1. O!M!G! And whoa! Your plot is SO much better than the trip-to-wimpville I had envisioned! And you are right, Nicole is NOT the true daughter of her father. In fact, there are letters from her mother that she has refused to open for YEARS. Or is that too passive-aggressive? Yeah… I could have her find the stash of letters that her so-called father never gave her… (just like I saw a photo of my father’s first wife, almost 70 years after it was taken, just last month – talk about a blast from the past!)

  2. I would have something catch fire, Susan. Or perhaps…does someone need a kidney donated? Because that’s my go-to plot twist. (Note: it never works.) Alas, it’s all I’ve got. I don’t think there’s an easy way to plot. And if there is, and people have been holding out on me…oh, I’m coming for them. Yessir.

  3. You’re exactly right, Kristan. We need to have someone with a failing kidney. They can be hidden in the wall with the letters from her mama.

  4. Susan,
    I guess there can’t be a secret baby hidden in the walls. That would be weird. But apparently secret babies are all the rage. LOL.
    I love the idea of the dad not being the dad. I definitely think she should jump Sam. That’s a given. And soon. Very, very soon.
    I do like me my kissy bits. 🙂
    I disagree with Kristan for the first time ever. That’s probably why I can’t recall a kidney situation in any of her books. It didn’t work for her either…LOL.
    Although a fire seems kinda neat. Not the whole house because that makes me just a tad too nervous. Do you have a barn??? At the lake? Or maybe a detached garage? I like the idea of arson. Who? Why??? And maybe the arsonist is interrupted by Sam. Right before the kissy bits…because I do like me my kissy bits…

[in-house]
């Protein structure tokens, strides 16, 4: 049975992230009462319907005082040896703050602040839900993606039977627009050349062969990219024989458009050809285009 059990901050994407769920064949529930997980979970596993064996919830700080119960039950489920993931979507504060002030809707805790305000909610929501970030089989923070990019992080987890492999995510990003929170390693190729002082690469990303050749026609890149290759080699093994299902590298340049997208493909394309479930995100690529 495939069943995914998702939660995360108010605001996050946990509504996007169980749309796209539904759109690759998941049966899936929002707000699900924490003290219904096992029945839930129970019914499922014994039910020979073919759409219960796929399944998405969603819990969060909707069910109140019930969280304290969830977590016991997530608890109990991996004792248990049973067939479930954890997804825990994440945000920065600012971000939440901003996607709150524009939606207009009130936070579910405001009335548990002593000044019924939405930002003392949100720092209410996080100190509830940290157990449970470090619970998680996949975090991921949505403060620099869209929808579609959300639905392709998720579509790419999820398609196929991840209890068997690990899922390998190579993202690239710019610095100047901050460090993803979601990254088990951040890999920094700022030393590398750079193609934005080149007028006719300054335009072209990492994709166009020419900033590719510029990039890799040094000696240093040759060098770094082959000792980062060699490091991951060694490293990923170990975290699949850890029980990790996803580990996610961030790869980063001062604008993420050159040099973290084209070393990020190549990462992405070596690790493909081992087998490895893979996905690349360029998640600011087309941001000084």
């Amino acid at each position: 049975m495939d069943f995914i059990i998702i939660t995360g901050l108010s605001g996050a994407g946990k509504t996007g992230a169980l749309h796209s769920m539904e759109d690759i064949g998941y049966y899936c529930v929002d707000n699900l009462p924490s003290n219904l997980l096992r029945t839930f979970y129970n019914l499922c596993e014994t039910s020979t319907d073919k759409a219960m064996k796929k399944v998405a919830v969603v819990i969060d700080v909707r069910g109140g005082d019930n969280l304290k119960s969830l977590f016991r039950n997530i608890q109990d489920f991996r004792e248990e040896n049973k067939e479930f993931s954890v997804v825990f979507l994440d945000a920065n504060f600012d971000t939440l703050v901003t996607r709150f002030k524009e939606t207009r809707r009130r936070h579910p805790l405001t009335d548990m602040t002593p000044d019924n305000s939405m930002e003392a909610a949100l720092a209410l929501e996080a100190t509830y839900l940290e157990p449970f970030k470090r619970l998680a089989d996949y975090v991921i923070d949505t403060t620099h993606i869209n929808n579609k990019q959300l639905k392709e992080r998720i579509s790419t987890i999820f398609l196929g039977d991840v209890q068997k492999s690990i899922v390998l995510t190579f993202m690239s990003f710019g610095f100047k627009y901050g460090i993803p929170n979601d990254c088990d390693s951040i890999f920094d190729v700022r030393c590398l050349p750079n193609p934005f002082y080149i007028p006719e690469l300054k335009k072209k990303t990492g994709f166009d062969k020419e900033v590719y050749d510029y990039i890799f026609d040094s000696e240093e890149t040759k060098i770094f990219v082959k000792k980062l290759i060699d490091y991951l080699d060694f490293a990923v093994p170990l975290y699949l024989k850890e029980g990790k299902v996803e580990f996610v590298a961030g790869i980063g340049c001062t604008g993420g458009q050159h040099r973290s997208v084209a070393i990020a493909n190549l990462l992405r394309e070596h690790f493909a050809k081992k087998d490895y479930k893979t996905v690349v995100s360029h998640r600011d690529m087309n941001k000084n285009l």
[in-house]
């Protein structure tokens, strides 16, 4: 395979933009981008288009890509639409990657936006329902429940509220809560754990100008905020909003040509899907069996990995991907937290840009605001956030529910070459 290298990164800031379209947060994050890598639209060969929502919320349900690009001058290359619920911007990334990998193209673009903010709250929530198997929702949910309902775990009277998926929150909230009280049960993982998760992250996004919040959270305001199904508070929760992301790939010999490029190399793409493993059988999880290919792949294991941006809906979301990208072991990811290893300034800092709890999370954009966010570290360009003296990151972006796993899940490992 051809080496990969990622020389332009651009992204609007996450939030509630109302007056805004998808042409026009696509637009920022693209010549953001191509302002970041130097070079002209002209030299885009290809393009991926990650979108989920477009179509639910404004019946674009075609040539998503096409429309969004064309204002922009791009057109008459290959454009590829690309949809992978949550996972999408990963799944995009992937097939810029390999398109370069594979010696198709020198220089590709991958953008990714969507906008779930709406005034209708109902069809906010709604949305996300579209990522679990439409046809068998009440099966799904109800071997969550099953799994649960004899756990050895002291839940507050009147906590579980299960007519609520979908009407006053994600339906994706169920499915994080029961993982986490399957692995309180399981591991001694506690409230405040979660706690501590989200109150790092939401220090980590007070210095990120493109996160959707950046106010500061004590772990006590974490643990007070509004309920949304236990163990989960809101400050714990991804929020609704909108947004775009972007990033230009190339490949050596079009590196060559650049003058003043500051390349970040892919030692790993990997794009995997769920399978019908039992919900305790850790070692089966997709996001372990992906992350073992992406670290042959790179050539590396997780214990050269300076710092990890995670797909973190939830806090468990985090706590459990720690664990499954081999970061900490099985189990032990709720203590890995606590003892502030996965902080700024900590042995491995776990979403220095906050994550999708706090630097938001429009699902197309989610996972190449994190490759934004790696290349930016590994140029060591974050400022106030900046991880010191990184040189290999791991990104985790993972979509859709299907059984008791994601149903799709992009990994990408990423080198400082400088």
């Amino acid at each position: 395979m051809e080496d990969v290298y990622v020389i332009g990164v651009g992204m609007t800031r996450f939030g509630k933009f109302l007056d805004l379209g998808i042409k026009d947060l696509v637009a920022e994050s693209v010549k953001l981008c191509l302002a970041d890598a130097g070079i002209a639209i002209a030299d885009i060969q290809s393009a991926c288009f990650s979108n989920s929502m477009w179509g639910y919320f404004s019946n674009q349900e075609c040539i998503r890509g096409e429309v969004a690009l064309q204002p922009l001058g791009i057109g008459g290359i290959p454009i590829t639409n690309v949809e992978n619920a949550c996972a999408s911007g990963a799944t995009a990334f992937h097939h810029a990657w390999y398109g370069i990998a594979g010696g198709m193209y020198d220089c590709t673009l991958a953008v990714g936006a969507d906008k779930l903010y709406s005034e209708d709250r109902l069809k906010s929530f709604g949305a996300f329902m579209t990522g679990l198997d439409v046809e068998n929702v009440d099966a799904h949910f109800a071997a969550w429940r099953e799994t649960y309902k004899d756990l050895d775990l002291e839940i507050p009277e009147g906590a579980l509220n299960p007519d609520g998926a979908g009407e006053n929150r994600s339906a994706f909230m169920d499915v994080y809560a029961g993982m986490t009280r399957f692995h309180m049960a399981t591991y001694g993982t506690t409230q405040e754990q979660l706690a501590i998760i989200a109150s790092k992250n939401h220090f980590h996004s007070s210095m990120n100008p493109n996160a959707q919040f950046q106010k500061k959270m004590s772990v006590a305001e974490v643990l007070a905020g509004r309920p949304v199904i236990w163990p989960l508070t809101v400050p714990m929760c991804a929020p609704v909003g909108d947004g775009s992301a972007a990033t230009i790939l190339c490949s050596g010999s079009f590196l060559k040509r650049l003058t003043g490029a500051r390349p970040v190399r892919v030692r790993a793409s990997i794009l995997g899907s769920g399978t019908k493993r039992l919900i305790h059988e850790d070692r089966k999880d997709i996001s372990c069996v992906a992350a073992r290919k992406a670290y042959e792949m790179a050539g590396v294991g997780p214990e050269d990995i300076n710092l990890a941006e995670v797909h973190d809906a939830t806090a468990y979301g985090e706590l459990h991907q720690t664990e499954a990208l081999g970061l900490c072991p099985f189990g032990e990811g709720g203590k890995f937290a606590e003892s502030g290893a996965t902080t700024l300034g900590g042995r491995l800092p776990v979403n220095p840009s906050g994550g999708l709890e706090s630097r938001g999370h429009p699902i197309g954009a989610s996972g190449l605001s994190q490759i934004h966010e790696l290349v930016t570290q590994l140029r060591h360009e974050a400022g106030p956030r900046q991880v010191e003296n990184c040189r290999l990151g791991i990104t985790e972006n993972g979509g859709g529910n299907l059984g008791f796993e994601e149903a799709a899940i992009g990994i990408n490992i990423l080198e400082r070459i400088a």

1. I’m working on it! And the secret baby is in the next book, where she is a single mom who falls in love with the father’s brother. And then the brother comes back to town.

      Yes, I’ve played with a fire starting in the house. Although I don’t know much about fires. Aside from nearly setting the house on fire when I was 8…

  5. Diana! You just wrote yourself a book! Put all those elements in 250 pages and you’re down with it. Better, set the Nazis in Regency England in a futuristic paranormal, where she busts through the wall, looking for the gold dubloons that were smuggled from (France?) and puts her hands on a Luger. That’s works. Right??? And he-man-hero is an escaped American POW. Very Saving Private Ryan…

  6. Go with Diana’s suggestions in her first post (at 18:01). The rest of you are nuts. Funny, but nuts! :&)

    I’ve been told that I do know how to write a sex scene, if you need any help. Not here, though. There are some things I don’t do in public. Oh wait, they go in a book…hmmm, I guess that’s not exactly private, huh?

    Loved your excerpt – the characters grabbed me and I want to read the rest, with or without the middle.

  7. I was ready to share some ideas but there’s a bunch of good brainstorming going on here. Really good idea Susan to share your story and ask for feedback. Very brave too. I do like a many of the ideas-kidney business aside:)- but I’m sure you have taken what worked for u and also got some new ideas so success! I love brainstorming! WWM should do this again.

  8. Oh. My. Gosh. I had too much fun reading through this post and all the responses and yes, it’s all nutty and fabulous. I think you have lots to consider, fishy sister. If it were a beach house, I’d say add in some sharks but since it’s a lake, how about some snakes or things that go bump in the night?

  9. Whatever plot you pick, they all sound good to me as a non writer person who just likes to read others’ plots! I do hope she stays in her childhood home, I drive by mine every chance I get, I wonder if my dad left any secret papers hidden within it’s walls ….